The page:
Making a futuristic new music instrument requires more than just the spark of a clever idea. It needs resources, funding, input from musicians, and other ingredients, in perfect balance. Those dimensions can offer cold, hard reality, but met properly, they can also offer opportunity. And that’s part of what made Barcelona’s SONAR+D such a compelling place to be last week. Tucked into the packed SONAR festival was a convergence of the engineering, musical inspiration, and business knowhow required to make musical inventions.

The Oval, superstar of a pavilion hosted by Kickstarter, was the highlight for me. We saw it in the run-up to SONAR, as its crowd funding campaign was just taking off:
Hand Pan Percussion, Reimagined as Futuristic Musical Instrument

A hang drum or hand pan, reconceived as a digital instrument, it could prove a breakthrough in new instrument controller design as product. Meeting its creators in Barcelona, I got to try the first prototype and see how the version that will eventually ship to backers will be even better. And I have to say, I’m impressed.

First, let’s compare Oval, a digital controller, to the acoustic Hang that inspired it. The makers have made a video that makes that clear:

The Hang is itself a modern instrument, if an acoustic one. The Swiss-designed original was created in 2000, though it’s currently not in production. That instrument is closely related to older idiophones like the Steel tongue drum, but has a unique shape and resonance characteristics. It is itself contemporary – though broadly speaking, more conventional, in that it’s acoustic rather than digital.

Now, that doesn’t mean Oval is a replacement for a Hang or other related instruments. It’s better to understand it as a new, digital creation whose form and interface are inspired by acoustic percussion that preceded it. The genetics of one is derived from the other, each a unique beast, neither more or less meaningful than the other. Just as the MIDI keyboard opens up new possibilities made more accessible by its piano-like shape, we now appreciate having both an acoustic grand and a synthesizer with a manual.

What the Oval can do is play sounds and adapt to scales that the hang can’t. And that isn’t just a way to make music “easier” – it means a new hybrid that opens up flexible ways of playing melodic lines and timbres that other controllers might not so easily enable.

The Oval prototype sits comfortably in the lap. The sensors are basic in the first-generation model, but it’s already expressive and great fun to play; it responds nicely to different levels of velocity, and you get tangible feedback from the pads (more so than something like an MPC). This is also something you could take with you – heavy enough to keep from shifting around when you play it, and big enough to allow for sweeping gestures of the arms, but still light and compact enough to carry. I was concerned at SONAR+D about fitting it into a carry-on, but for mobile users, there’s good news below.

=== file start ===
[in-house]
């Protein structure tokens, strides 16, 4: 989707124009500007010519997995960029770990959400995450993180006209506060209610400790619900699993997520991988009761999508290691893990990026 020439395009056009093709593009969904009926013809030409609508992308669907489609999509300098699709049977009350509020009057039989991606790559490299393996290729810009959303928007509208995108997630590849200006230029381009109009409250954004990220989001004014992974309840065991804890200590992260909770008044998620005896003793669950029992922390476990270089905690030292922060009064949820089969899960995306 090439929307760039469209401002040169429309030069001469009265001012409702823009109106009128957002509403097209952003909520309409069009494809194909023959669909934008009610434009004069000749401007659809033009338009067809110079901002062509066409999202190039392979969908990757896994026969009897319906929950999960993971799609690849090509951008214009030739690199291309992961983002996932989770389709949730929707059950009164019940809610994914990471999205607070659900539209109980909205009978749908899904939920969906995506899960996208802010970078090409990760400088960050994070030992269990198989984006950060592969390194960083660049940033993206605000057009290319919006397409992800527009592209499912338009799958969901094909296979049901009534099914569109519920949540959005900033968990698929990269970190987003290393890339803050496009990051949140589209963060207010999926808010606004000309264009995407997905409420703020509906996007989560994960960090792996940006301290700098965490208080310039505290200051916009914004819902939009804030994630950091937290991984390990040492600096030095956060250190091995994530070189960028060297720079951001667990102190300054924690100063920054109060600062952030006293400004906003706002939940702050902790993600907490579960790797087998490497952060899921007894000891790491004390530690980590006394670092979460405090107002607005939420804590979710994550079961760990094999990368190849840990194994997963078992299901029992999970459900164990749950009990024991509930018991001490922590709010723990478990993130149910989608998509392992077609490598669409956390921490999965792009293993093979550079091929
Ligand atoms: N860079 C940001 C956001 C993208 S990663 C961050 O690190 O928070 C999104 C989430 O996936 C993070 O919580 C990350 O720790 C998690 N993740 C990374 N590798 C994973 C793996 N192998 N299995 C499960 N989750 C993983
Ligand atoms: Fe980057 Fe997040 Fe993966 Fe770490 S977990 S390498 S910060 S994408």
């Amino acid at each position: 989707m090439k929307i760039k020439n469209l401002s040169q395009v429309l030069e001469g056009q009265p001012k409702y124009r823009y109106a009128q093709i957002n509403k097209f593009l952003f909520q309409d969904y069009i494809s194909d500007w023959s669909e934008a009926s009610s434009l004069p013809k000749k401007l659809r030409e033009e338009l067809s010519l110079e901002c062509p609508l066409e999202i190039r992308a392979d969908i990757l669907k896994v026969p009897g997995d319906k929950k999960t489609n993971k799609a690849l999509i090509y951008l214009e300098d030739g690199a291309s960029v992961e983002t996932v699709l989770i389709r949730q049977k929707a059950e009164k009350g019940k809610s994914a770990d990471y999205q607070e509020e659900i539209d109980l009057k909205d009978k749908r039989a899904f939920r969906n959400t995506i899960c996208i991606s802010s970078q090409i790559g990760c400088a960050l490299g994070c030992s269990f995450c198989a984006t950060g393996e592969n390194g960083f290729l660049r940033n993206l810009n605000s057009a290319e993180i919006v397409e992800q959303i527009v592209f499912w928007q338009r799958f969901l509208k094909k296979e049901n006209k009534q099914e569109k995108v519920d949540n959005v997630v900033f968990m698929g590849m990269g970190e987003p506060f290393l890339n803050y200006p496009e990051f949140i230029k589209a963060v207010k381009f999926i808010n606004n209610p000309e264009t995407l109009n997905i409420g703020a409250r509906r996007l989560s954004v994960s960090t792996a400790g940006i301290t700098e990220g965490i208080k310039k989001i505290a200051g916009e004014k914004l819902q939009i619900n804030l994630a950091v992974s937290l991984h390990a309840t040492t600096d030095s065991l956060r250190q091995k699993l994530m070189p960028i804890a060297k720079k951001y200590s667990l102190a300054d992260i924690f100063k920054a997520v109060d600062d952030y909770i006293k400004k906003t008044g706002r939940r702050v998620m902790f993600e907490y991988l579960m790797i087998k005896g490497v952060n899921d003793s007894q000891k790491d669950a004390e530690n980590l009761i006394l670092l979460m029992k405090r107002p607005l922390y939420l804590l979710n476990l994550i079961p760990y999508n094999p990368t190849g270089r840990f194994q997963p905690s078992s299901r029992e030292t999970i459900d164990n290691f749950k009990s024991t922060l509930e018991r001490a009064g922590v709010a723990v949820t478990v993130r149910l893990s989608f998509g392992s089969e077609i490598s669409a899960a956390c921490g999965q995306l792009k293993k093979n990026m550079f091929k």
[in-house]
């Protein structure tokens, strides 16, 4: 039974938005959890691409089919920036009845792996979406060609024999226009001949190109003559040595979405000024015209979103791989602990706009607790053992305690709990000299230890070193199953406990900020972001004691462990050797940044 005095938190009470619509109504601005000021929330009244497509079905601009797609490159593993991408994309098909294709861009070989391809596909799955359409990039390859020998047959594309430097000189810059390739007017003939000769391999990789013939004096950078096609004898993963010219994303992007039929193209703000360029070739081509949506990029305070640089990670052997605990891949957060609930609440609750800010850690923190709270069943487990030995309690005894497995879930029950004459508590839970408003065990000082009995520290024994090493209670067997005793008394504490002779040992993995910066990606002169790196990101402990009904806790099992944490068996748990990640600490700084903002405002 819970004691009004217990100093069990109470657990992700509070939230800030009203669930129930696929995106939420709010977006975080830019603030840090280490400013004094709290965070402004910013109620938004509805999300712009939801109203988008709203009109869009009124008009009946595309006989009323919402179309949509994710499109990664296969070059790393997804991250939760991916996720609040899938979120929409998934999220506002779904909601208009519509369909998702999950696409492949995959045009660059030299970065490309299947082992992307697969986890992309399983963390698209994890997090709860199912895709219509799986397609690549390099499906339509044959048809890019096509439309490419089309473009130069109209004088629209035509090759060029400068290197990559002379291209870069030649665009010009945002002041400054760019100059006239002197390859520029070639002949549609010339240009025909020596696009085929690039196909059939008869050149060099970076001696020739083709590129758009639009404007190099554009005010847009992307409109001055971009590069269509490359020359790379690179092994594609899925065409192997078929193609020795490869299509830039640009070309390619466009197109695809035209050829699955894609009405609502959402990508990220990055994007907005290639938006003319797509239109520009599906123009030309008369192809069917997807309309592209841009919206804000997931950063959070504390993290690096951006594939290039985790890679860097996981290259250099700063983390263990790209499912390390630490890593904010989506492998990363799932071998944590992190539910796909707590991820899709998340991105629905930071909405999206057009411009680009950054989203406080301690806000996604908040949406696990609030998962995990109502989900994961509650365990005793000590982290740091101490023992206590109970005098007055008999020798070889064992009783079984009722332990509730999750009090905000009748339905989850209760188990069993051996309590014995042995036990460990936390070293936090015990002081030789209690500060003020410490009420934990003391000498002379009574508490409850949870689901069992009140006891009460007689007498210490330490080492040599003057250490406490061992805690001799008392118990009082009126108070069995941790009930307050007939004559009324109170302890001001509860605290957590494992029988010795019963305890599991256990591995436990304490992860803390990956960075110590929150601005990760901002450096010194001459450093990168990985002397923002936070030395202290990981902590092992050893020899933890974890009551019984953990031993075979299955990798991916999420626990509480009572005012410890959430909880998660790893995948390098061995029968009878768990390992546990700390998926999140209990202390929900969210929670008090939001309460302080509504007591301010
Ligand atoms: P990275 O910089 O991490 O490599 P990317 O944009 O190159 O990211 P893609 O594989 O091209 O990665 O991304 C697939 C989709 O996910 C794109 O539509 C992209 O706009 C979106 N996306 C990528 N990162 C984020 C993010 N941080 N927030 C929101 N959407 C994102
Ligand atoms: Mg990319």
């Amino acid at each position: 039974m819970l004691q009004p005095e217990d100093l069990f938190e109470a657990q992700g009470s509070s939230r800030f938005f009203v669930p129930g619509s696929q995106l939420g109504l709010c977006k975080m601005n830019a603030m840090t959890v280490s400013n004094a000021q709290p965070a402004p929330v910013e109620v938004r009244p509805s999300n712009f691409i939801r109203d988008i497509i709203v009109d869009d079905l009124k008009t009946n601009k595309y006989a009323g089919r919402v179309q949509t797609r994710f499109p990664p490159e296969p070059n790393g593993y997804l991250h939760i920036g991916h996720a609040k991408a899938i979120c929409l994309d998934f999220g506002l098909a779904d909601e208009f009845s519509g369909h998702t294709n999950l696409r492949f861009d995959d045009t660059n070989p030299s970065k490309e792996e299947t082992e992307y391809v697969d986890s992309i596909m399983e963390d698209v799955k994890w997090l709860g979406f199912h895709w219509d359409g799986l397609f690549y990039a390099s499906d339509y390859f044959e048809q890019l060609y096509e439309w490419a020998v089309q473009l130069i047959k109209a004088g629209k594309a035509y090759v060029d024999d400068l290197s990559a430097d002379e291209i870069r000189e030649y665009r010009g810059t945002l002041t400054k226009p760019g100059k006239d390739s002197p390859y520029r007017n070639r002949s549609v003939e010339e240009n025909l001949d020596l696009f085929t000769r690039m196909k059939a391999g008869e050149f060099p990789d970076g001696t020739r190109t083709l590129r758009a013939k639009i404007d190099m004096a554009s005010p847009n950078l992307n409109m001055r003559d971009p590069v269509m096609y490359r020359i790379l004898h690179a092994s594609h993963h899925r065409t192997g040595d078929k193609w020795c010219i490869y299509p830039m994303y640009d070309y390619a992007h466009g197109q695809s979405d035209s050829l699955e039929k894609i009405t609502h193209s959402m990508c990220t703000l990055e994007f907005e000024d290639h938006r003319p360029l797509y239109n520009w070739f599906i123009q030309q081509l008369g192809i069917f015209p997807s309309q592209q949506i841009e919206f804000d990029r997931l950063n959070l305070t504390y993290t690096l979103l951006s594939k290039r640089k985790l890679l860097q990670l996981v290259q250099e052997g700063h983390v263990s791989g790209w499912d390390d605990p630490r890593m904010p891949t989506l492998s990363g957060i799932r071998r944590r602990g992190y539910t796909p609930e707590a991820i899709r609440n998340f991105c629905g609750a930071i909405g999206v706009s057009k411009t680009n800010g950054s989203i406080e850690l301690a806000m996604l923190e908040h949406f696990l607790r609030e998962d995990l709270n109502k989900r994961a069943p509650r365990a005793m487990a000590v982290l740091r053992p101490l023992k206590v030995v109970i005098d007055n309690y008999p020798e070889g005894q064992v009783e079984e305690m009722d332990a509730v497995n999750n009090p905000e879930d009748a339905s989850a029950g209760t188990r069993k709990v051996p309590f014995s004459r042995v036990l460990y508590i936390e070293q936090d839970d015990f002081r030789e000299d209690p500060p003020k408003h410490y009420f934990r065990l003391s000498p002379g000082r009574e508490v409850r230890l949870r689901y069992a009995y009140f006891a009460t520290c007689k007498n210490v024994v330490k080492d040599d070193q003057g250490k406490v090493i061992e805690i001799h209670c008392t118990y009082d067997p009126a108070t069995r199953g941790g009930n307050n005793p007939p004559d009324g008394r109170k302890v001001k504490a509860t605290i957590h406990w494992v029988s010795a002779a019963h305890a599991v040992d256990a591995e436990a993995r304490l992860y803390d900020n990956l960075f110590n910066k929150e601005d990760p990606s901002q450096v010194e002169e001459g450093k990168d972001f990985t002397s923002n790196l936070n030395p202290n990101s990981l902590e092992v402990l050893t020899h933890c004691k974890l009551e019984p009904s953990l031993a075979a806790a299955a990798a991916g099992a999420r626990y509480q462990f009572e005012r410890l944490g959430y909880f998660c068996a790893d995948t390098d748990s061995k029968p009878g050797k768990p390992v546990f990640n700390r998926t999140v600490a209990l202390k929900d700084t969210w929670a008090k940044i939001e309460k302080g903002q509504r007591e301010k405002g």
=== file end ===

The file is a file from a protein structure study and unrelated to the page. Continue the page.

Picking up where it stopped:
I’m also impressed that the wireless MIDI connection – now using the latest-generation Bluetooth – left me with no sense of latency or lag whatsoever. You play the controller, and magically, wirelessly, sounds come out of an iPad to a speaker. (Any compatible Bluetooth source will work.)



The case itself is a feat of ergonomics – inviting curves everywhere, and a smooth, organic-feeling, lightweight but rugged case forged of Corian. That’s right – the stuff you know from countertops is here made into a laptop flying saucer that feels both somehow traditional and space-age.

Here’s the Oval folks with a short film showing that prototype in action at SONAR+D:

It’s some of the new stuff that’s most interesting, however.

The biggest development the team showed me is the new sensing on the pads. While the prototype used one sensor, the new pads use five sensors for X/Y sensing – slight differences in where you hit the pads will result in different control messages. You can see the circuits embedded here. The design is inspired by the acoustic hang, which via overtones produces different sounds if struck in different locations.


There’s also an update to the iPad app, seen here – it’s already looking more polished, and the Kickstarter campaign hasn’t even concluded yet.


Also, thanks to resounding support from the community, Oval will go after its stretch goal and make a “shell” for the instrument that protects it and let you carry it, turtle style, on your back. It looks fantastic:



Here is the Shell for the Oval!

Early birds have already snapped up the 350€ models, meaning the cost of entry is now 499€ – a lot to invest for many of us for a non-shipping product. But you have a couple of weeks if you are ready to get onboard. And I’ll be sure to keep tabs as this progresses.

Oval – The First Digital HandPan [Kickstarter]